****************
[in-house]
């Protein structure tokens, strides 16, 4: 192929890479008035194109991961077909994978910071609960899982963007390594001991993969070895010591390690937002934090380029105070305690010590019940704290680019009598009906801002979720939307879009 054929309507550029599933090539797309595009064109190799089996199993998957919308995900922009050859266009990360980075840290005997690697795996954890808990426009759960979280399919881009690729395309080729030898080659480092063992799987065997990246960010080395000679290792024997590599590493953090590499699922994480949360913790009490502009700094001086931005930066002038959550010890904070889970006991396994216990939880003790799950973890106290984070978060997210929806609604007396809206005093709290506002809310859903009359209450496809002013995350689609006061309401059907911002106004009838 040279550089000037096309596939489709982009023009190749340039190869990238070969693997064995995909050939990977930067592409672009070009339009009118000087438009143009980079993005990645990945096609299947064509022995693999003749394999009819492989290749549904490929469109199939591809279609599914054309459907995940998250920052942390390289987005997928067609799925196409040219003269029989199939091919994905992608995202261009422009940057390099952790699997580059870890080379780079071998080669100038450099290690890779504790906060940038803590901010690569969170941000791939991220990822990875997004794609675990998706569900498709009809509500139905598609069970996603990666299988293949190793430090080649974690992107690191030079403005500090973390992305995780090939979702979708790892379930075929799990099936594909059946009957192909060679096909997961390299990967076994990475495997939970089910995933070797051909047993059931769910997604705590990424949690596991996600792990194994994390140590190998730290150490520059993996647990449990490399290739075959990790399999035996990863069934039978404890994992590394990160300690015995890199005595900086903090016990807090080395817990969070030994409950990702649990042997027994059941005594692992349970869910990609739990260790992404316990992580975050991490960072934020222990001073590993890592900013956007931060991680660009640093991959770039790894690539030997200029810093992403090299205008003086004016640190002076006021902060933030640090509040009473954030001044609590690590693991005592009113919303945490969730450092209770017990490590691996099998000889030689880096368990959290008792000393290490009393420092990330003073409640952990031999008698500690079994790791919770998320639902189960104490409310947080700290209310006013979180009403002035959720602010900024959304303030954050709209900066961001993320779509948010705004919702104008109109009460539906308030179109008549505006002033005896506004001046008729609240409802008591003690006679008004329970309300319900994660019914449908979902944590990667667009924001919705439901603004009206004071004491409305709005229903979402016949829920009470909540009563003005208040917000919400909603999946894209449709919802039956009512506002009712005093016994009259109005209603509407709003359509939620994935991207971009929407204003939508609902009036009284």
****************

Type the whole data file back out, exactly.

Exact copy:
[in-house]
């Protein structure tokens, strides 16, 4: 192929890479008035194109991961077909994978910071609960899982963007390594001991993969070895010591390690937002934090380029105070305690010590019940704290680019009598009906801002979720939307879009 054929309507550029599933090539797309595009064109190799089996199993998957919308995900922009050859266009990360980075840290005997690697795996954890808990426009759960979280399919881009690729395309080729030898080659480092063992799987065997990246960010080395000679290792024997590599590493953090590499699922994480949360913790009490502009700094001086931005930066002038959550010890904070889970006991396994216990939880003790799950973890106290984070978060997210929806609604007396809206005093709290506002809310859903009359209450496809002013995350689609006061309401059907911002106004009838 040279550089000037096309596939489709982009023009190749340039190869990238070969693997064995995909050939990977930067592409672009070009339009009118000087438009143009980079993005990645990945096609299947064509022995693999003749394999009819492989290749549904490929469109199939591809279609599914054309459907995940998250920052942390390289987005997928067609799925196409040219003269029989199939091919994905992608995202261009422009940057390099952790699997580059870890080379780079071998080669100038450099290690890779504790906060940038803590901010690569969170941000791939991220990822990875997004794609675990998706569900498709009809509500139905598609069970996603990666299988293949190793430090080649974690992107690191030079403005500090973390992305995780090939979702979708790892379930075929799990099936594909059946009957192909060679096909997961390299990967076994990475495997939970089910995933070797051909047993059931769910997604705590990424949690596991996600792990194994994390140590190998730290150490520059993996647990449990490399290739075959990790399999035996990863069934039978404890994992590394990160300690015995890199005595900086903090016990807090080395817990969070030994409950990702649990042997027994059941005594692992349970869910990609739990260790992404316990992580975050991490960072934020222990001073590993890592900013956007931060991680660009640093991959770039790894690539030997200029810093992403090299205008003086004016640190002076006021902060933030640090509040009473954030001044609590690590693991005592009113919303945490969730450092209770017990490590691996099998000889030689880096368990959290008792000393290490009393420092990330003073409640952990031999008698500690079994790791919770998320639902189960104490409310947080700290209310006013979180009403002035959720602010900024959304303030954050709209900066961001993320779509948010705004919702104008109109009460539906308030179109008549505006002033005896506004001046008729609240409802008591003690006679008004329970309300319900994660019914449908979902944590990667667009924001919705439901603004009206004071004491409305709005229903979402016949829920009470909540009563003005208040917000919400909603999946894209449709919802039956009512506002009712005093016994009259109005209603509407709003359509939620994935991207971009929407204003939508609902009036009284």